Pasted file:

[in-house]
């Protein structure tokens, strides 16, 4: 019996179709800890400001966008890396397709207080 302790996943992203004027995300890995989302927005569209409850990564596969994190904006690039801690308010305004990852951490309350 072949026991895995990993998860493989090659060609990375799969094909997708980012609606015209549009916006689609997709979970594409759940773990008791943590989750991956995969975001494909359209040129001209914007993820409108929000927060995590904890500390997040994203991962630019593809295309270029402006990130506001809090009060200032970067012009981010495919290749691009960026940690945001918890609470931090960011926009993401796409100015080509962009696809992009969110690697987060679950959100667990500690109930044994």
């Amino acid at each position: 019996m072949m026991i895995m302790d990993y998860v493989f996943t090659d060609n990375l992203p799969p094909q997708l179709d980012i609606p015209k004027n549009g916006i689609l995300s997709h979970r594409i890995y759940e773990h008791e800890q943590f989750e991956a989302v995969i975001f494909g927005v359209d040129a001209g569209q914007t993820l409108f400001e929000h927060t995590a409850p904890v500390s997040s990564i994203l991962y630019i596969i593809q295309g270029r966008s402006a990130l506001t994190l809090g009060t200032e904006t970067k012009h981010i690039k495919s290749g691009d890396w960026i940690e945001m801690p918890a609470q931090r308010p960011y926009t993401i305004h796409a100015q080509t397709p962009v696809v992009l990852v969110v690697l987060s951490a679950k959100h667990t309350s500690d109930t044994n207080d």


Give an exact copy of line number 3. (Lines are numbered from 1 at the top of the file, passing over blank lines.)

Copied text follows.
């Amino acid at each position: 019996m072949m026991i895995m302790d990993y998860v493989f996943t090659d060609n990375l992203p799969p094909q997708l179709d980012i609606p015209k004027n549009g916006i689609l995300s997709h979970r594409i890995y759940e773990h008791e800890q943590f989750e991956a989302v995969i975001f494909g927005v359209d040129a001209g569209q914007t993820l409108f400001e929000h927060t995590a409850p904890v500390s997040s990564i994203l991962y630019i596969i593809q295309g270029r966008s402006a990130l506001t994190l809090g009060t200032e904006t970067k012009h981010i690039k495919s290749g691009d890396w960026i940690e945001m801690p918890a609470q931090r308010p960011y926009t993401i305004h796409a100015q080509t397709p962009v696809v992009l990852v969110v690697l987060s951490a679950k959100h667990t309350s500690d109930t044994n207080d």